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SALT LAKE CITY (AP) -- Gov. Jon Huntsman refused Tuesday to sign or veto a bill allowing for the expansion of a radioactive-waste dump in Utah's west desert.
Huntsman's inaction means the measure will become law, giving EnergySolutions an easier time at winning approval to nearly double the capacity of its landfill about 72 miles west of Salt Lake City.
Huntsman, however, vowed to take other steps to limit the radioactive waste sent to Clive, Utah, where EnergySolutions operates the country's largest and only privately owned radioactive-waste dump. The dump, which opened in 1988 with virtually no regulation, primarily takes tainted soil and debris from decommissioned power plants and defense depots.
"I take very seriously my responsibility to ensure that our state will not become the dumping ground of other states' nuclear waste," Huntsman said in a statement. "I remain committed to fighting increased volumes of waste."
Huntsman said he would ask the eight-state Northwest Interstate Low-Level Waste Compact to stop sending waste to EnergySolutions once the dump fills to currently approved volumes, before any expansion.
Huntsman, who was returning from Washington, D.C., sent his environment chief to a news conference and released the statement just after the Legislature finished its business for the day.
The Legislature approved the measure by a veto-proof two-thirds majority in each house, and leaders said they were prepared to override any veto from the governor. His refusal to sign or veto the bill was highly unusual, something that Huntsman, a Republican who took office in 2004, vowed never to do.
On Tuesday, Huntsman said EnergySolutions, which got its start as Envirocare of Utah in 1988, had "grandfather status" that exempted it from political vetting for changes at its licensed dump. Legislators said they inadvertently erased that grandfather status when they rewrote a radioactive-waste law in 2004
Huntsman said Senate Bill 155 was "simply a technical clarification" to restore an exemption for EnergySolutions allowing it to avoid having to ask the governor or Legislature for permission to pile waste higher on sections of its mile-square landfill.
The decision shocked a public-health group that has long been critical of EnergySolutions.
"With his decision, Gov. Huntsman has weakened his own ability and future governors abilities to say 'no' to EnergySolutions' ambitions to take hotter waste," said Vanessa Pierce, executive director of the Healthy Environment Alliance of Utah, known as HEAL Utah.
A year ago, Huntsman vetoed a bill that would have cut him -- but not the Legislature -- out of EnergySolutions regulatory affairs, saying it would undermine his authority to protect Utah's image and environment.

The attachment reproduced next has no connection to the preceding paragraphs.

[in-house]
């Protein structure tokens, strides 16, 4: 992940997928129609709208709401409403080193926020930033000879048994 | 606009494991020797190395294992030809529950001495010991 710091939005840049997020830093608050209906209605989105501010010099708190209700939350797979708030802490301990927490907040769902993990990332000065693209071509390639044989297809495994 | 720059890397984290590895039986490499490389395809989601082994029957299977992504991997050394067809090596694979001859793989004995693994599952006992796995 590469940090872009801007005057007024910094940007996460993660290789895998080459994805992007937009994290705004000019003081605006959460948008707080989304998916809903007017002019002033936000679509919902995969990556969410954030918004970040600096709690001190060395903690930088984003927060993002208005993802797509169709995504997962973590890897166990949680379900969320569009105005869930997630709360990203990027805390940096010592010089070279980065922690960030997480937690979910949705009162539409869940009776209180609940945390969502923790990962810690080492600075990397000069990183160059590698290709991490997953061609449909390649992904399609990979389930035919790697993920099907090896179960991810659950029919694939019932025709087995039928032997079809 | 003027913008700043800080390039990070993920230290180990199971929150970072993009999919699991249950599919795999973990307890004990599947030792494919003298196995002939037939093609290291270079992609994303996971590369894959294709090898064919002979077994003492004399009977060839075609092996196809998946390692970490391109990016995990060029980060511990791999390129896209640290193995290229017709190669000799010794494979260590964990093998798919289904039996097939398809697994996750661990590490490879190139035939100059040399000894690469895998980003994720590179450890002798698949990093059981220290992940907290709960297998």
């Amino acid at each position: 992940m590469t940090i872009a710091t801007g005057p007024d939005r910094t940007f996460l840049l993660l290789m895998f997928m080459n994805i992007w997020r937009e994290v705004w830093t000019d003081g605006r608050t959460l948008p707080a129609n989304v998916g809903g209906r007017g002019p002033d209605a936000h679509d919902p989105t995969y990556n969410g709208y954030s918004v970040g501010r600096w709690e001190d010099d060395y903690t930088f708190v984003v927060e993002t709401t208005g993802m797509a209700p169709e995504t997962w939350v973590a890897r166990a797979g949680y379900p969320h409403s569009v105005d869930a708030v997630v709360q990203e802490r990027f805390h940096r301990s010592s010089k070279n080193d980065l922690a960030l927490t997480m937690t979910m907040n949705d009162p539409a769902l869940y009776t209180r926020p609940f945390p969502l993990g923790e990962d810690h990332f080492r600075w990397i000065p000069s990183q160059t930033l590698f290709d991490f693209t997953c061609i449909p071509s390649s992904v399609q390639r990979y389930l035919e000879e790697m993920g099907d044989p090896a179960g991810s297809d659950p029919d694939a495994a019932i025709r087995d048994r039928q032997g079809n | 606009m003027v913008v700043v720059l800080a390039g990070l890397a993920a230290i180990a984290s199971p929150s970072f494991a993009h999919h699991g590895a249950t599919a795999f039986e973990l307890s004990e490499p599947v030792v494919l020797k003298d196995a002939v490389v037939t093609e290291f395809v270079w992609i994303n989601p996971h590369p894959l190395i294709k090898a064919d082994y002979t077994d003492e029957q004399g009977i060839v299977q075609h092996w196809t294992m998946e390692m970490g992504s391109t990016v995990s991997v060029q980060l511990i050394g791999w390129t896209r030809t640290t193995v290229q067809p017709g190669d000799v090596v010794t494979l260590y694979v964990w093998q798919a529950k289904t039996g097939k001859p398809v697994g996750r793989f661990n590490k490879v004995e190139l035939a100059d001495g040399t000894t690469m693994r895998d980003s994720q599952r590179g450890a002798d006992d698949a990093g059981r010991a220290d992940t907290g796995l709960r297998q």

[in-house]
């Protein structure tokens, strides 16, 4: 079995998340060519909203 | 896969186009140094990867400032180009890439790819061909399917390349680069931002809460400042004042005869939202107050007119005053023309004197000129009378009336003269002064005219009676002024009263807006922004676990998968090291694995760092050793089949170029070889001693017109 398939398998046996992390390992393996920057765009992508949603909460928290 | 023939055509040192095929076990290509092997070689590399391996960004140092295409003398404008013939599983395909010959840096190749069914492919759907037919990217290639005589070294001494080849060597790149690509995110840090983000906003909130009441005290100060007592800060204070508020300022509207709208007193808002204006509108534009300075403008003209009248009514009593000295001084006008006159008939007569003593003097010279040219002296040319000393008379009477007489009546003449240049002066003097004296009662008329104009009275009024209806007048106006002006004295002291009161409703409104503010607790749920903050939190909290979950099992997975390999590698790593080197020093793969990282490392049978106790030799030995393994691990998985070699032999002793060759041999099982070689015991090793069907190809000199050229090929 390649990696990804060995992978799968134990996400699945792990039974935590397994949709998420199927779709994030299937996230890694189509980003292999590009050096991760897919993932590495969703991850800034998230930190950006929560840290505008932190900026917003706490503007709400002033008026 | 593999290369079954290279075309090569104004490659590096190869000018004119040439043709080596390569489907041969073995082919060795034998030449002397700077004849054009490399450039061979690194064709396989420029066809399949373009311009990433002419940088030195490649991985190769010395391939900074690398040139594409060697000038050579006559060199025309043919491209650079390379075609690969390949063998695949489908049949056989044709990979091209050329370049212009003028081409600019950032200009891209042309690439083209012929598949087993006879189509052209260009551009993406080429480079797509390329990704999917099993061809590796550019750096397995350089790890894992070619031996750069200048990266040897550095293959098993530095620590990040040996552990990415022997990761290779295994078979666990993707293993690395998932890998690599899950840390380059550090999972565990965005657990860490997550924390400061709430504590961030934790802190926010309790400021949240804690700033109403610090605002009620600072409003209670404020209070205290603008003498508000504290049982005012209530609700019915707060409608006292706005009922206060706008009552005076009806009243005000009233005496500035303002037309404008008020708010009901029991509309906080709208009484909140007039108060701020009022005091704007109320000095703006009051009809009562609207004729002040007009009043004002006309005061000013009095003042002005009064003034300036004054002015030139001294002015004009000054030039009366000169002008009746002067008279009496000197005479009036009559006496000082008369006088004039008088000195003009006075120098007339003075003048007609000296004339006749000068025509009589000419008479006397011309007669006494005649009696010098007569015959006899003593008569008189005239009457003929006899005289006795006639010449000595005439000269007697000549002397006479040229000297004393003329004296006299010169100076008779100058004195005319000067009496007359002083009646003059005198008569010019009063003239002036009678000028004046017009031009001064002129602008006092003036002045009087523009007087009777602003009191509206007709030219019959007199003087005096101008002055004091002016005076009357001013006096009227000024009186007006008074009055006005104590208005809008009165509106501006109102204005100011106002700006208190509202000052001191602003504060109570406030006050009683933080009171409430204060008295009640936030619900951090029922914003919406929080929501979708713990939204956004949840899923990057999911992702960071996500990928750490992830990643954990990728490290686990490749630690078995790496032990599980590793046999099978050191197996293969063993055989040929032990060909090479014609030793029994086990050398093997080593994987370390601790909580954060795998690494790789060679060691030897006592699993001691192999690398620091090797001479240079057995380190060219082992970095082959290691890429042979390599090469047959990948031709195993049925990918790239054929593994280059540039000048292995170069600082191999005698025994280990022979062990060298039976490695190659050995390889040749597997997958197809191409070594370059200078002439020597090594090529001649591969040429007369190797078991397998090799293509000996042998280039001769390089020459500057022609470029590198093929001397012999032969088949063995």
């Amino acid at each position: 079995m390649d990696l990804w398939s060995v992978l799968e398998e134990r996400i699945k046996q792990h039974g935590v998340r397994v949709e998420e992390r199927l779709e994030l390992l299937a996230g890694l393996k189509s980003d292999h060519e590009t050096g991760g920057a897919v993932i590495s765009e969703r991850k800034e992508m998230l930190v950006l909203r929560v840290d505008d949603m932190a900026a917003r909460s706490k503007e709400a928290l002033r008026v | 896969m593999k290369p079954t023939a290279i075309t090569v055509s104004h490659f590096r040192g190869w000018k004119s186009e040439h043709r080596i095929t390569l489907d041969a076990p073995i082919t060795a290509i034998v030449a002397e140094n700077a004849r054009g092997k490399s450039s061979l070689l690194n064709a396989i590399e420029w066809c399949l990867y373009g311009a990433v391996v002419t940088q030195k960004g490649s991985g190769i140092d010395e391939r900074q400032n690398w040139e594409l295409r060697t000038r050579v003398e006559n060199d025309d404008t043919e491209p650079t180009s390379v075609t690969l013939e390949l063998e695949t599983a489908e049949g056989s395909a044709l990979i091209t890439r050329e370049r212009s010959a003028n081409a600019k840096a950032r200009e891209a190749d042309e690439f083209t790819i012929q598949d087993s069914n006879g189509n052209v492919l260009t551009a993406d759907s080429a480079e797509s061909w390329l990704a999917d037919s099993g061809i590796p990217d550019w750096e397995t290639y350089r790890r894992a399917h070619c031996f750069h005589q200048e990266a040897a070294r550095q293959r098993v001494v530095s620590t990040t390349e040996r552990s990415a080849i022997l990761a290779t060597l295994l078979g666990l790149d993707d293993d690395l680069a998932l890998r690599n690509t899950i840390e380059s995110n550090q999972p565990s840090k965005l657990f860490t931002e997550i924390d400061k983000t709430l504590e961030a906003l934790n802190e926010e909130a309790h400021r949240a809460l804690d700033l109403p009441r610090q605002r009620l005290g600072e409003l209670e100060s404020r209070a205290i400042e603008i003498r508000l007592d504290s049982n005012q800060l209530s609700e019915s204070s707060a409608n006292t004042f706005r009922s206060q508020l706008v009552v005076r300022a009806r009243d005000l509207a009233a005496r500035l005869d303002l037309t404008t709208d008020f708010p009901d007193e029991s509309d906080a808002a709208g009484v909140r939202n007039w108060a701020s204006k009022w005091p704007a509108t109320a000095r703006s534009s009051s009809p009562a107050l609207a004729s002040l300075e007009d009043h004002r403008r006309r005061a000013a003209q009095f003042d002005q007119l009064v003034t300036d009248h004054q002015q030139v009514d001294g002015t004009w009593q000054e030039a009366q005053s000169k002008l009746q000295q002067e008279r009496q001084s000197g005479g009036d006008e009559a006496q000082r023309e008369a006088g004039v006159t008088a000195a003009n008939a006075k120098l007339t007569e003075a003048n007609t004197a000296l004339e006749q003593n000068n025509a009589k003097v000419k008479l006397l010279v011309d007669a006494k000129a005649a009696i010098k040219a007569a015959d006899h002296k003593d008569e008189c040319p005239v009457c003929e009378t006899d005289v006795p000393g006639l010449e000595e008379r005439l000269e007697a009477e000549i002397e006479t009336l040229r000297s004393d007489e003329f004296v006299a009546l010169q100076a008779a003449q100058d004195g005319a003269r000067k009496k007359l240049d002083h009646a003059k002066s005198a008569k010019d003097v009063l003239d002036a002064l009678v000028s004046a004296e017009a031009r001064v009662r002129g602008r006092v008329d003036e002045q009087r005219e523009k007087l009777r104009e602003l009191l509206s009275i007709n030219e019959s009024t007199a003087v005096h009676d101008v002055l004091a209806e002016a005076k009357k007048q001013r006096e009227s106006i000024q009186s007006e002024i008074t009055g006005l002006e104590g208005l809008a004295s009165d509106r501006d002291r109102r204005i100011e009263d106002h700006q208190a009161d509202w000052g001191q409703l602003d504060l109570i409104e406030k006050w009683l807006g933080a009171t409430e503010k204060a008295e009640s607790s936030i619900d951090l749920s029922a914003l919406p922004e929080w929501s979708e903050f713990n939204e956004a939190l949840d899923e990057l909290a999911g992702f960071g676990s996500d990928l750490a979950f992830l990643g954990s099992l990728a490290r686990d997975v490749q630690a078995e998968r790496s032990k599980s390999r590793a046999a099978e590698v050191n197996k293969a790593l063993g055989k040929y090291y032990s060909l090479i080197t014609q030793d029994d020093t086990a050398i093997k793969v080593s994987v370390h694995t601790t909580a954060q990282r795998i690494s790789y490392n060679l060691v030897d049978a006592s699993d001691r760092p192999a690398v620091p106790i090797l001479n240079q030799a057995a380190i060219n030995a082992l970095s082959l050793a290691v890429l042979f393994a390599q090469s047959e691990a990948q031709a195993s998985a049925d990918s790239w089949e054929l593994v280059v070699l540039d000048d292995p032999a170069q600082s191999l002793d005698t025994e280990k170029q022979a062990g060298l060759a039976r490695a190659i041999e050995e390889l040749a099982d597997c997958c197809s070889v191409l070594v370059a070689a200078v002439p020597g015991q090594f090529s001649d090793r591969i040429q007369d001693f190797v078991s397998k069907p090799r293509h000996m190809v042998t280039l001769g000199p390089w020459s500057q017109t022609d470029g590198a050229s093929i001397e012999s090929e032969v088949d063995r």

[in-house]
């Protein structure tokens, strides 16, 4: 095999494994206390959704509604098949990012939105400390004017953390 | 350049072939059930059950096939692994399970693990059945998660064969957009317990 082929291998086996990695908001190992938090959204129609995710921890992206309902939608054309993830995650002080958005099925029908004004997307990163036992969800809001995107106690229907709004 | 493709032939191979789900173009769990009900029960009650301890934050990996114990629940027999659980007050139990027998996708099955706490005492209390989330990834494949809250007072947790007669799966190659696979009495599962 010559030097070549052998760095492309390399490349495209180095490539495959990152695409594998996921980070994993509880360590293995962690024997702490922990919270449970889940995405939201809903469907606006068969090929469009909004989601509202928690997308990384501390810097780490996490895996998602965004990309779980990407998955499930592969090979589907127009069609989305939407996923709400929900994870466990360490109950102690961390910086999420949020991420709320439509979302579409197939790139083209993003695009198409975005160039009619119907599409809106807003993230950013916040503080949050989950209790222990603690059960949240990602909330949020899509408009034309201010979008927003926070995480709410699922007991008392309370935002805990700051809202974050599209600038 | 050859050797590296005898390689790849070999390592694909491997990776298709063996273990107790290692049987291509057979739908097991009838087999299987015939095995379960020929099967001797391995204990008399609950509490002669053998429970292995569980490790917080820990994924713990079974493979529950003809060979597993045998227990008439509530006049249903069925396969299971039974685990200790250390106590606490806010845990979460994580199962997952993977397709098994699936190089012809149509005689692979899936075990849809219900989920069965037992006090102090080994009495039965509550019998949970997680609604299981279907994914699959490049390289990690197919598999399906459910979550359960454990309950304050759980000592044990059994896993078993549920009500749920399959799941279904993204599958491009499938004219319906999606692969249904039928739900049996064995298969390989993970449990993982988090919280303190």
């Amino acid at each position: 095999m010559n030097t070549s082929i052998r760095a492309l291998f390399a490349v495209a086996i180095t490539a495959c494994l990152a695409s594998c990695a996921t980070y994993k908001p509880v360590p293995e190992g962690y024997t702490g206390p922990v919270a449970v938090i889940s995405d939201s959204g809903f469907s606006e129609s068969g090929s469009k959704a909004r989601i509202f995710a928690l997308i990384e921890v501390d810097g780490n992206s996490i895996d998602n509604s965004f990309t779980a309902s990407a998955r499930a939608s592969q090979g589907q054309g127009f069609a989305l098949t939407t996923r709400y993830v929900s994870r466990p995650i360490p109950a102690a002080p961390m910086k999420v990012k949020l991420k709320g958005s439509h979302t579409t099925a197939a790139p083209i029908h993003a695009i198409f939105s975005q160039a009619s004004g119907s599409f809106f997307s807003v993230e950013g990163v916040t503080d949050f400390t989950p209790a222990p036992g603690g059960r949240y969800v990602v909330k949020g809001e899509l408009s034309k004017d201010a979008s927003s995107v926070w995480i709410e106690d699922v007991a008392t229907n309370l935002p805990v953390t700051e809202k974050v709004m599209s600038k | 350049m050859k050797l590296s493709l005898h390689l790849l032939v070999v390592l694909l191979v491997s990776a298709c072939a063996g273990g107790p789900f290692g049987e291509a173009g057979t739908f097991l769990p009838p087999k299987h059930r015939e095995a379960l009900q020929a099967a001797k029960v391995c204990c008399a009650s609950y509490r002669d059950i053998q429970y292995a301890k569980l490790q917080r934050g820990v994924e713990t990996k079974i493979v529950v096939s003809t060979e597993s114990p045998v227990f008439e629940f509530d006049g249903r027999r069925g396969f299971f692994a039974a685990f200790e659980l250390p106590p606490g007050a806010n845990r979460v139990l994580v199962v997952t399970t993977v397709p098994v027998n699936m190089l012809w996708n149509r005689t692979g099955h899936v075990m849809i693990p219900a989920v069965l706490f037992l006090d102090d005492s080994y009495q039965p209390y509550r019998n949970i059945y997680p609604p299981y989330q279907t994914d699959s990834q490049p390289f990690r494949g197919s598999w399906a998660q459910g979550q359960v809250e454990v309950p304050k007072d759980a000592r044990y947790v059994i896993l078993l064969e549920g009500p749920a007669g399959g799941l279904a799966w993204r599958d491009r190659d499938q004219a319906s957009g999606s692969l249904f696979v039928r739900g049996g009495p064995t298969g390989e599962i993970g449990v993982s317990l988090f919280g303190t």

"This is a complete 180," said Pierce, who gave Huntsman credit for vowing to block EnergySolutions in other ways. "That is a piece of good news."
EnergySolutions said it was still a highly regulated company with a stellar safety record.
"Consistent with the governor's statement, EnergySolutions from the beginning has characterized this bill as a clarification of current practice," said Greg Hopkins, a senior vice president at the Salt Lake City-based company. "EnergySolutions thanks the Legislature, the Attorney General and the Tooele County Commissioners for their overwhelming support of this bill and for their efforts to research the facts."
The company is a generous political donor in Utah and says it doesn't apologize for that. It doled out $189,020 in political donations last year in Utah, including money to 75 of 104 legislators, according to filings at the lieutenant governor's office.
Lawmakers, Republicans and Democrats, have repeatedly rejected any suggestion EnergySolutions got its way because of special influence.
"I believe campaign contributions have the ability to have access to legislators," Senate President John Valentine, R-Orem, said when the Senate acted Feb. 7. "But I can tell you very, very candidly that the most important people for me are the people who elected me."
Regulators, meanwhile, will remain in charge of initially approving dumps, and they already have approved EnergySolutions' upward expansion on the engineering merits but haven't issued a license.
The regulators agreed that the company could safely merge two waste cells into one supercell. EnergySolutions wants to fill in the middle and pile waste 83 feet high, up from the 47 feet currently allowed.
The expansion would let EnergySolutions take 9.8 million cubic yards of radioactive waste from 5.5 million cubic yards currently licensed, said Dianne Nielson, executive director of the Utah Division of Environmental Quality.
Nielson said one of the radioactive waste cells at issue was 72 percent full under current rules. She said another cell was only 1 percent filled to capacity. Both could expand.
The new law carves the governor, Legislature and Tooele County out of the regulatory approvals needed for EnergySolutions to pile the waste higher.
Huntsman, meanwhile, announced he would use other executive authorities in an effort to block EnergySolutions from taking any more waste than is allowed now.
"He's doing all he can to keep nuclear and radioactive waste out of the state," Huntsman's deputy chief of staff, Michael Mower, said.
(Copyright 2007 by The Associated Press. All Rights Reserved.)